“And it came to pass in those days…”
So begins the second chapter of the Gospel of Luke. It's interesting to observe the simplicity that Luke uses to describe the most amazing miracle that would ever take place—God becoming man. And it's interesting to consider the world at the time when Jesus was about to be born. In fact, if you listen closely to the second chapter of Luke, you'll hear the narrative of a young woman observe and consider, preserve and ponder what was happening—not only to her, but to the whole world.
Brutality, war, destruction, poverty, immorality. The world before Jesus’ birth desperately needed a savior. Some expected a civil savior—a leader who would solve all of their outward issues.
Someone like…Caesar Augustus. Scaling the ladder of power through brutality and force, he exalted himself as the “sacred one” and became a man-made savior. He tried to solve man’s outward problems and bring outward peace. But as amazing as he was, Caesar Augustus was still just a man.
The savior the world needed had to be more than a man. The world needed a different kind of savior. The Messiah--God made man—who left His throne, gave up His power, and descended to be born a helpless baby in the most humble of circumstances.
Jesus did not come to be a civil savior. If our greatest need was administration, God would have sent an administrator. If our greatest need was money, God would have sent a business leader. If our greatest need was medicine, God would have sent a physician. But God knew our greatest need was salvation, forgiveness, and fellowship with Him. So He sent us a Savior, His One and Only Son, to purchase and provide what we needed most—permanent lasting inward peace with God. Because that is our greatest need.
With the angels let us sing
Alleluia to our King!
Christ the Savior is here,
Jesus the Savior is here!
On Christmas Eve, we looked at the birth of Jesus in the Gospel of John and asked some pretty big questions. Questions like…where did God come from? What is God's history? What would God's birth story be?
Listen to our study from John 1 as we carefully considered the genealogy and birth of Jesus.
“For unto us a Child is born, unto us a Son is given…”
This past Sunday, we continued our focus on the Christmas story with a closer look at Luke 2. This may be very familiar territory for most of us, but as we work and worship our way verse by verse through this word from God that never changes, we find that—by His Holy Spirit—we will change as we preserve, ponder, and proclaim the most amazing gift of God's grace—His Son. “God so loved the world that He gave His one and only Son…” His Son—born of a virgin. Born to live. Born to die. Born to give His life for us so that we could live.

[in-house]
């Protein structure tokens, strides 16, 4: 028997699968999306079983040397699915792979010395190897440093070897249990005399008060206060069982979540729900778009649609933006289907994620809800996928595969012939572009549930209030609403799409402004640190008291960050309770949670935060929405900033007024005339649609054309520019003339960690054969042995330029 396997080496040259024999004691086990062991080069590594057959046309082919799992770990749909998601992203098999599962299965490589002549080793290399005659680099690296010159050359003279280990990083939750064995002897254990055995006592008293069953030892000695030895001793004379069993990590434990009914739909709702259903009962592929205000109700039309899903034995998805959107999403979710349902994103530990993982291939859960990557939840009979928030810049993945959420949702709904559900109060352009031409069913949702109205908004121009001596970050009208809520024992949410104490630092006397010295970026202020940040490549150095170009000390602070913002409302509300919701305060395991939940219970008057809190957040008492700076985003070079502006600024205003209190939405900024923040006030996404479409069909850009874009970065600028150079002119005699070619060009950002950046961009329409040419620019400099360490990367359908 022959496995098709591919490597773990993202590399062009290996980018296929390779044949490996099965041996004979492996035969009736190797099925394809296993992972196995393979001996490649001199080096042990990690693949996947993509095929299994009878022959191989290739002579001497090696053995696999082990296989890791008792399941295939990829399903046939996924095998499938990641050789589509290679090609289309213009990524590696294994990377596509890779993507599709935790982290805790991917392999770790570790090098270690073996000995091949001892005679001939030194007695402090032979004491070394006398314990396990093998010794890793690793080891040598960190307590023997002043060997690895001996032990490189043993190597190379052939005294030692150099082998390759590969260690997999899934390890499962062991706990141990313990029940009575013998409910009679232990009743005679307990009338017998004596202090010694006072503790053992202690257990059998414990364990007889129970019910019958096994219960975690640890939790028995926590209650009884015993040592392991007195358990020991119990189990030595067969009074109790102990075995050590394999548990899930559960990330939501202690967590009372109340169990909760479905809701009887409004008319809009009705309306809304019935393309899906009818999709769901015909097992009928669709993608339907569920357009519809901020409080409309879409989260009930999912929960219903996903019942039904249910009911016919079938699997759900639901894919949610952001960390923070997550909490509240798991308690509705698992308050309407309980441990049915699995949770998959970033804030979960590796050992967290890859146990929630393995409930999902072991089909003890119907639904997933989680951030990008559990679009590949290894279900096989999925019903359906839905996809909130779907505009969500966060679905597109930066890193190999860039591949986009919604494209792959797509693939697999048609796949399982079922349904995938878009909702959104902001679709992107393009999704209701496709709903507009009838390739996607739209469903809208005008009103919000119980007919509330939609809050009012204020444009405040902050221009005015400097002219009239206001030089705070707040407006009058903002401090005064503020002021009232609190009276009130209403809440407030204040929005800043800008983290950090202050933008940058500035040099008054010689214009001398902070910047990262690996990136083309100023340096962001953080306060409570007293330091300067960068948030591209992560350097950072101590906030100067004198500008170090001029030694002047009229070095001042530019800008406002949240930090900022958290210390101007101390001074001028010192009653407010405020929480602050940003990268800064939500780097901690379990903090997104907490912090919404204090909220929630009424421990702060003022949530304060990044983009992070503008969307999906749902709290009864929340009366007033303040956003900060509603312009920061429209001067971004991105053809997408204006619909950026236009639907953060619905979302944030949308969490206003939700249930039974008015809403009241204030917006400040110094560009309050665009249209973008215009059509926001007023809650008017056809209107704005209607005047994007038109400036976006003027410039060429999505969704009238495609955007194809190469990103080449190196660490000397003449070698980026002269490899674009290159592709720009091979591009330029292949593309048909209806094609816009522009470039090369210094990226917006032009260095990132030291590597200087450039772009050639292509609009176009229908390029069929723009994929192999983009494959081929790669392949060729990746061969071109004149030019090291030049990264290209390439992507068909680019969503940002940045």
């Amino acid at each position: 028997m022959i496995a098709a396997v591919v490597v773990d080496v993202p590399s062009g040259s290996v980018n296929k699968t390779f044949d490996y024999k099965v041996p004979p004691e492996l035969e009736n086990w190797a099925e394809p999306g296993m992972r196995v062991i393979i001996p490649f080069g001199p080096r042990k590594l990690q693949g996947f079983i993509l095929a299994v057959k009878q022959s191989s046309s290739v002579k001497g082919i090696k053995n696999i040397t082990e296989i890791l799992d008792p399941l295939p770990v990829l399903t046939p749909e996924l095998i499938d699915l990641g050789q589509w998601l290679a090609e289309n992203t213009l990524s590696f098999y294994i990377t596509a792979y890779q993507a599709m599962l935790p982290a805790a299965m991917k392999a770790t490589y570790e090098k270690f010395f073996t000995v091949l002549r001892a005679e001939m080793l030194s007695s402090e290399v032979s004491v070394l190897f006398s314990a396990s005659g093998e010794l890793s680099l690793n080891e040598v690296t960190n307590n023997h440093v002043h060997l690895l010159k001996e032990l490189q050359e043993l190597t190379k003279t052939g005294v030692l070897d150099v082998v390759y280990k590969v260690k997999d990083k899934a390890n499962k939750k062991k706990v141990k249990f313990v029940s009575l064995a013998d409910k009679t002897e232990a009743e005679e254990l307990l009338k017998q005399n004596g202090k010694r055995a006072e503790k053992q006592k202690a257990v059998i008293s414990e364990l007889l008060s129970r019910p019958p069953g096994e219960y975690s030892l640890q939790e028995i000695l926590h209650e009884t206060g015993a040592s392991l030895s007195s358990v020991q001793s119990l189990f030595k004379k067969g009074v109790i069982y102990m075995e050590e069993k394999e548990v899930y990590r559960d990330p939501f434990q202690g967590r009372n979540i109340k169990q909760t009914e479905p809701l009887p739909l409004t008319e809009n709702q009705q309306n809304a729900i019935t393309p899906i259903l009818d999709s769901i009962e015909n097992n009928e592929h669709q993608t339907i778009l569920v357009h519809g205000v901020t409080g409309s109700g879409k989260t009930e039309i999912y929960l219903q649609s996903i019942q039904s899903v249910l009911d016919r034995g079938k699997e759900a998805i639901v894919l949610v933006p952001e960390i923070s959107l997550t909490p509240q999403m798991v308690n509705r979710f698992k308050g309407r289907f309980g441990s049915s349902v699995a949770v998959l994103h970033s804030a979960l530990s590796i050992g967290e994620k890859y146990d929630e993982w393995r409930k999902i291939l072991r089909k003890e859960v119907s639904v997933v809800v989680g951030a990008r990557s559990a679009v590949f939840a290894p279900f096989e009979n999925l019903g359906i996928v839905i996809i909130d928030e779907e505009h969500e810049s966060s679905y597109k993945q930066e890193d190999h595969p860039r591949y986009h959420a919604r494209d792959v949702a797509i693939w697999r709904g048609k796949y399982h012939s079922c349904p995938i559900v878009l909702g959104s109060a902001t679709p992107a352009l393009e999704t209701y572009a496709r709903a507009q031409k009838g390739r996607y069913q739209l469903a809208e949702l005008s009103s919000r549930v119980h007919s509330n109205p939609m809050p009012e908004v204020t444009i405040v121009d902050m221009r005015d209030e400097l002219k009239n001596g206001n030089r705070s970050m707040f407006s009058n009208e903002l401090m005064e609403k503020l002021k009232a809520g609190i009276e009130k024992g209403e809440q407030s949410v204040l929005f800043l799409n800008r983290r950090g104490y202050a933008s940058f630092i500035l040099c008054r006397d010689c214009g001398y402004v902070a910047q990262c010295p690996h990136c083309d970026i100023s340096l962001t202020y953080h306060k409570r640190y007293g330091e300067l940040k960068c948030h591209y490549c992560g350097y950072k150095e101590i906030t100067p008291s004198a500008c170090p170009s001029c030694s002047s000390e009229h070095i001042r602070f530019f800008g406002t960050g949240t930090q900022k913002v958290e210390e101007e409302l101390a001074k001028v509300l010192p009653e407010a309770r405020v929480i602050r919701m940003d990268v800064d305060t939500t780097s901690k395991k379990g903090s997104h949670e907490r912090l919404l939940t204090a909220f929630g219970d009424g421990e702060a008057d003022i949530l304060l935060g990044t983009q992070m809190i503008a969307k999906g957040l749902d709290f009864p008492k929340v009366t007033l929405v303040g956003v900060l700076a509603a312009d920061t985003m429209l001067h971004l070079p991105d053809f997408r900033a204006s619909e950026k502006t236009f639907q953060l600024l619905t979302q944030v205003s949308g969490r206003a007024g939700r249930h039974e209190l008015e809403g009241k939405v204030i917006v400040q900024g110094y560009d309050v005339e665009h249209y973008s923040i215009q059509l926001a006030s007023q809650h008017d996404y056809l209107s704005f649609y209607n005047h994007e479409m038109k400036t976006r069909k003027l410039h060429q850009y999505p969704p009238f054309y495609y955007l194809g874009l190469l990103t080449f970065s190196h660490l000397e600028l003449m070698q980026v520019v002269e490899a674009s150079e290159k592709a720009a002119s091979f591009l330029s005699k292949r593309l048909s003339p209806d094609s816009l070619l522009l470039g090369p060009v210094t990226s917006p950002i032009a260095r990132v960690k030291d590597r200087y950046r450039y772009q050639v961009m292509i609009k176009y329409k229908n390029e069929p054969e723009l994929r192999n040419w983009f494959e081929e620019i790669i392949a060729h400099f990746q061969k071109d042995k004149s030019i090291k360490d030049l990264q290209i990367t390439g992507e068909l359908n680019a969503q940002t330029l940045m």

Listen to our study from Luke 2 and discover this indescribable gift of God’s amazing grace!
In the eighth Psalm, David asks two questions of the Lord: “What is man that You are mindful of him, and the son of man that You visit him?”
God answers those two important questions in one person with two important names: Jesus and Immanuel.
You see, from before time began…before the foundations of the world were established…before God created the entire universe—He saw you! And His love for you is so immense that He began His grand plan to save you.
This plan put a seemingly impossible amount of intricacy in motion—all for you. It spanned thousands of years and involved dozens of generations. It endured from creation through the fall and the flood. It continued through Abraham, Isaac, and Jacob. It included David and persisted through captivity until the plan was finally fulfilled…by a baby boy born in Bethlehem.
A baby named Jesus. A son called Immanuel. Jesus, which means, “God our salvation”. Immanuel, which means, “God with us.” In His infinite wisdom and out of His everlasting love, God responds to our greatest need with Himself.
Oh, come to us, abide with us
Our Lord Immanuel!
This past Sunday, we pushed pause on our Revelation study and Jesus' second coming to consider His first coming. The Gospels of Matthew, Luke, and John have detailed accounts of how Jesus was born. On Sunday, we looked carefully at the account in Matthew and how both Jesus' humanity and deity were featured in the genealogy of Jesus. Next week, we'll consider Luke's account. And on Christmas Eve, we'll look at John's record of Jesus' arrival as Messiah.
Listen to our study of Matthew 1 and marvel at the God who chooses to be with us—and who also is our salvation!
From Pastor Dom...
When I first gave my life to Jesus, there were friends in my life who helped me to grow in my understanding of God, through His word, and for those friends